Surging sales of bicycles during lockdown have cushioned the trading blow from coronavirus for retailer Halfords.
It said bike sales had risen 57.1% in the 13 weeks to 3 July as people sought to avoid public transport.
As a retailer selling goods considered essential, Halfords did not have to cease trading because of coronavirus.
However, a big fall in motoring revenues meant that quarterly same-store sales declined 6.5% overall.
Halfords’ share price initially fell as much as 9.5% on Tuesday before recovering some of its losses.
The latest figures cover the first three months of Halfords’ trading year.
The retailer hailed the rise in like-for-like sales of bicycles, but said that at the same time, sales in its more profitable motoring division had fallen 45.4% as the number of car journeys declined sharply.
However, Halfords said it saw “improving trends” as the lockdown continued to ease.
“Having responded quickly and decisively to cater for the surge in popularity of cycling during lockdown, we are now seeing increased demand for motoring services and products as people start using their cars regularly again, having not done so for the last few months,” said chief executive Graham Stapleton.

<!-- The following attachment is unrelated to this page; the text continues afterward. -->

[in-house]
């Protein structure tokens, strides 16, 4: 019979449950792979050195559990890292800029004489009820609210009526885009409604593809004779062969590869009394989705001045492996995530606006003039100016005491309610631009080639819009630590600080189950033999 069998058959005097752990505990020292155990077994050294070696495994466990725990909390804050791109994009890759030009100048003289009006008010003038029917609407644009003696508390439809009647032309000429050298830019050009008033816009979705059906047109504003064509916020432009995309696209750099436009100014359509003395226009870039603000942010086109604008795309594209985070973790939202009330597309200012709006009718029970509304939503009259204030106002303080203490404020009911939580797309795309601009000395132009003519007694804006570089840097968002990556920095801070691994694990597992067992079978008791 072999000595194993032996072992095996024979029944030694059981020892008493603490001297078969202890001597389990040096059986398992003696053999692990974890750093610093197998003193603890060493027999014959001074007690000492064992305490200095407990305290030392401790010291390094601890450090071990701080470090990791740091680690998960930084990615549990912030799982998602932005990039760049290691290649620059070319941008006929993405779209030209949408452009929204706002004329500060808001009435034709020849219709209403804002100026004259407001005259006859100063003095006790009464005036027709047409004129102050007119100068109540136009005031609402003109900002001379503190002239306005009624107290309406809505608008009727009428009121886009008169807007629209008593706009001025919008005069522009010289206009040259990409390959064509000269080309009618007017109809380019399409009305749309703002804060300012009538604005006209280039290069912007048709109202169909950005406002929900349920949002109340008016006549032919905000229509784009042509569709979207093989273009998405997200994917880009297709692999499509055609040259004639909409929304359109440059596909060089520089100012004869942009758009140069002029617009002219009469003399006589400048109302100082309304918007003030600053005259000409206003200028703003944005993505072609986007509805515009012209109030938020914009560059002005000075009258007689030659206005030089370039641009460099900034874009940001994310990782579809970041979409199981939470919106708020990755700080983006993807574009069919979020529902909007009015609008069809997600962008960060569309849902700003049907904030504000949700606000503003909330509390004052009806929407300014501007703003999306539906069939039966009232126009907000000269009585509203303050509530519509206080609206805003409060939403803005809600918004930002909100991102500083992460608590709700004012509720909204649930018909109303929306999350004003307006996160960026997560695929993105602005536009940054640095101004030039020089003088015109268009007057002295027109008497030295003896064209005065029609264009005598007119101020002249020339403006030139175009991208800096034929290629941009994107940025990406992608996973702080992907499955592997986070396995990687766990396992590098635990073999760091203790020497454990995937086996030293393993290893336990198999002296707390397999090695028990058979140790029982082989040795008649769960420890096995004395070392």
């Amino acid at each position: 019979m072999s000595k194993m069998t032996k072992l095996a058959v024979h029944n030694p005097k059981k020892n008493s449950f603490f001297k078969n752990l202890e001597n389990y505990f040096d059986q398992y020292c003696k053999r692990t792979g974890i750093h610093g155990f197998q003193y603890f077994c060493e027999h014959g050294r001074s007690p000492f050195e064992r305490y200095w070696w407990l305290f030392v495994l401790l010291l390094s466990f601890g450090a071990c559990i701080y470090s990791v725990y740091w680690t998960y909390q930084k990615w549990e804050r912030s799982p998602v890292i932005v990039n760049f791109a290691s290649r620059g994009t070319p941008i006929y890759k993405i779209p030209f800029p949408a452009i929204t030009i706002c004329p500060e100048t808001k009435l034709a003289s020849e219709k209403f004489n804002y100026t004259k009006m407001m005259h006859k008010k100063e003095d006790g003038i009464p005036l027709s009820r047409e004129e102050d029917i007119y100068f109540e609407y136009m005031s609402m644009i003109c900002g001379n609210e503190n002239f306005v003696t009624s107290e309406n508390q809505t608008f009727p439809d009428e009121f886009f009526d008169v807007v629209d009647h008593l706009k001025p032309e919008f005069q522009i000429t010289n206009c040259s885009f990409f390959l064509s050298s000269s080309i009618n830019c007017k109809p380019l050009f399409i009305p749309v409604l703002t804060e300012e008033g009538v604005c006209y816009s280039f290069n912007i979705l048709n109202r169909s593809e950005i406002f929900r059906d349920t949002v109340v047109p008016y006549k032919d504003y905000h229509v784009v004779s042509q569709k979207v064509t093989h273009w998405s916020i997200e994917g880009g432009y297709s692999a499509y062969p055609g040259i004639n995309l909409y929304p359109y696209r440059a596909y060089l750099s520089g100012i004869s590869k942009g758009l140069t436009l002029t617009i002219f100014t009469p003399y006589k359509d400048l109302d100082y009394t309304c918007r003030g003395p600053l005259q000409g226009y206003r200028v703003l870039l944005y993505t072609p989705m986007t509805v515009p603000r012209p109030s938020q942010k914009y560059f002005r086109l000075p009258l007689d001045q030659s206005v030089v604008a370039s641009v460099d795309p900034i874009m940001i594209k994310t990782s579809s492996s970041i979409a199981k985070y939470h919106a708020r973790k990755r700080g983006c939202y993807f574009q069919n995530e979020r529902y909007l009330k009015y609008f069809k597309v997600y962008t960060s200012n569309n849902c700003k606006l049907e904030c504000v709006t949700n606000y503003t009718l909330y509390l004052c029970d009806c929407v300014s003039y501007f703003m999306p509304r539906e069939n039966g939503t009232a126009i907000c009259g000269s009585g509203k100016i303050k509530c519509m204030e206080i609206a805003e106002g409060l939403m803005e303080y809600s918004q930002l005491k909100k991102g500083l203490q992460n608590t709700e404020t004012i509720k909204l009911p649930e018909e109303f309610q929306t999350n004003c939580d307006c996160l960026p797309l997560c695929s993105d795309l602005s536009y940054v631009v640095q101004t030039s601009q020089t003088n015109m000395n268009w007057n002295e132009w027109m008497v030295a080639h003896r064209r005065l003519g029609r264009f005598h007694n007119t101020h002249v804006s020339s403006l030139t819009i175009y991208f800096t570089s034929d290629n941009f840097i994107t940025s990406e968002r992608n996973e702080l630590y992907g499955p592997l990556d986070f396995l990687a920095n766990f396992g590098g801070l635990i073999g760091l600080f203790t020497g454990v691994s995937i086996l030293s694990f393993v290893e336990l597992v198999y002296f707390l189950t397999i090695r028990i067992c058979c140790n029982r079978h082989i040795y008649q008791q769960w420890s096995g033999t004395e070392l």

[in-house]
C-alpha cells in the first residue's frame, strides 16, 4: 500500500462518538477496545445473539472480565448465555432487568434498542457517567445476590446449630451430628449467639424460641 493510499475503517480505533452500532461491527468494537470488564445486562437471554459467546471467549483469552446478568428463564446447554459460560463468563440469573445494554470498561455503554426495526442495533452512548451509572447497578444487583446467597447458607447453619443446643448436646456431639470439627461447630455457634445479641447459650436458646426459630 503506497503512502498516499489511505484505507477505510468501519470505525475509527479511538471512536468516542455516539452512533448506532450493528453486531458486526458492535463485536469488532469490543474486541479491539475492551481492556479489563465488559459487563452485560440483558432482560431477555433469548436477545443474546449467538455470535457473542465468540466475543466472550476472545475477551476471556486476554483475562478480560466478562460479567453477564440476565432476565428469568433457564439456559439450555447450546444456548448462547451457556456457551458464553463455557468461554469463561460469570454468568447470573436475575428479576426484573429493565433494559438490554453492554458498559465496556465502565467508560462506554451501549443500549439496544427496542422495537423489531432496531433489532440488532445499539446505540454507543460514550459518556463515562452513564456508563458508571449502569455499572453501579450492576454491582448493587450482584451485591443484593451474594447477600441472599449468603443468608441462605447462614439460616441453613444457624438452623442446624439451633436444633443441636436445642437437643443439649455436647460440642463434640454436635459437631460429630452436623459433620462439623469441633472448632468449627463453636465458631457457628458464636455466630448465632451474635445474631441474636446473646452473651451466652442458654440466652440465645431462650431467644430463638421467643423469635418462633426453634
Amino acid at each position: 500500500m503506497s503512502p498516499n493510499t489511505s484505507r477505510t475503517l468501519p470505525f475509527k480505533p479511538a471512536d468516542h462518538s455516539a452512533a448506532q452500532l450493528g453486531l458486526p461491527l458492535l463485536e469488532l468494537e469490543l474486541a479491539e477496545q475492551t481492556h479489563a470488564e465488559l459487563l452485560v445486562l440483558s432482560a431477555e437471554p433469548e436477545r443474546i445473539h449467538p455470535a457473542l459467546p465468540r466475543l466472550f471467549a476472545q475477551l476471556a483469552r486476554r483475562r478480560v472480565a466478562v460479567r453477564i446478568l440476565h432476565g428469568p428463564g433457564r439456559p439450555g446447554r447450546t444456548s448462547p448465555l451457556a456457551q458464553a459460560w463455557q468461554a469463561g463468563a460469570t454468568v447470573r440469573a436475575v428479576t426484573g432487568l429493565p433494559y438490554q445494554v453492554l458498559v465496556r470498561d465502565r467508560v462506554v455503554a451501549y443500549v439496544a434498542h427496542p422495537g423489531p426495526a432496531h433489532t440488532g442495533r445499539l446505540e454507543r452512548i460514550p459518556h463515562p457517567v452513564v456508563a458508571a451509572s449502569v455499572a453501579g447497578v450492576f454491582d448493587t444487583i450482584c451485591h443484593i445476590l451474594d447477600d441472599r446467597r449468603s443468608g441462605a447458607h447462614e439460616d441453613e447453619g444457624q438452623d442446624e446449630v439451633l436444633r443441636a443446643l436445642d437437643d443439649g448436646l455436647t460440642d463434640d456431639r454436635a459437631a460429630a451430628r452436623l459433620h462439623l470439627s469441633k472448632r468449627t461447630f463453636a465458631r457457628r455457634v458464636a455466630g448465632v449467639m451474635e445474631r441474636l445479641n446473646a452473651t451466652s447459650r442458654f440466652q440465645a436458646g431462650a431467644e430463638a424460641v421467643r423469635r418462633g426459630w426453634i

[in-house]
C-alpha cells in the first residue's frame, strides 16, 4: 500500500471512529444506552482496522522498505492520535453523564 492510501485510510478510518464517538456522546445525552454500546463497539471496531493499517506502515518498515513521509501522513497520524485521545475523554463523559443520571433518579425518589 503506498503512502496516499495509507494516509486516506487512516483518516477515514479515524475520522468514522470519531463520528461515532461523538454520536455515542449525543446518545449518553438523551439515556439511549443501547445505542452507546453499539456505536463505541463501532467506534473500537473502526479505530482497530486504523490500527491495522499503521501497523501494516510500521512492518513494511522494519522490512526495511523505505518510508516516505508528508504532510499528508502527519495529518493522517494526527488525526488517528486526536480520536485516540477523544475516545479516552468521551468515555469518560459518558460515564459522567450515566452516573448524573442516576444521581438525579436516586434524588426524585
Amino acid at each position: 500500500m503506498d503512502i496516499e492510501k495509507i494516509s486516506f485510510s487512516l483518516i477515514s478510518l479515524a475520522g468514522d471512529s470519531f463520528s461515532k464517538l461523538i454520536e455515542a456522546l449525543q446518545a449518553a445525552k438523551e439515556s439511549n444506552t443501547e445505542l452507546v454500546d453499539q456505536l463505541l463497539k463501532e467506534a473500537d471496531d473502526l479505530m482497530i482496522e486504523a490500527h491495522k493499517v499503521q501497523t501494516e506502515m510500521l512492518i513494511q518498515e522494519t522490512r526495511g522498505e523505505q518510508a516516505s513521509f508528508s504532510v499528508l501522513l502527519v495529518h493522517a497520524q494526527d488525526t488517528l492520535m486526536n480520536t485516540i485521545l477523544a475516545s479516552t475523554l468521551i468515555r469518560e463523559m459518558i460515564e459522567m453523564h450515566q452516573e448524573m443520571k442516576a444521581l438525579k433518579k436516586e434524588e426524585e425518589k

For the 2019-20 financial year, which covered the 12 months to 3 April, it reported an underlying pre-tax profit of £55.9m, down 4.9% on the previous year.
Halfords said its performance in the first three months of the current financial year was “relatively strong” and “better than anticipated”, but the uncertainty over coronavirus meant it had withdrawn guidance for the full year.
However, the company outlined three potential scenarios for this year. In the worst-case scenario sales fall by 9.5% while in the most optimistic forecast sales decline by 5%.
It also noted that its sales would remain biased towards cycling and away from motoring in the short-term, and noted that this could hit profits as the cycling business has lower profit margins.
“Halfords has proved resilient during the coronavirus crisis, unlike many non-food retailers,” said Amy Higginbotham, retail analyst at GlobalData.
“But the retailer expects sales for its current financial year to decline 9.5% and profit before tax to be in the region of -£10m-£0m, in a worst-case scenario,” she added, attributing the share price fall to this prediction.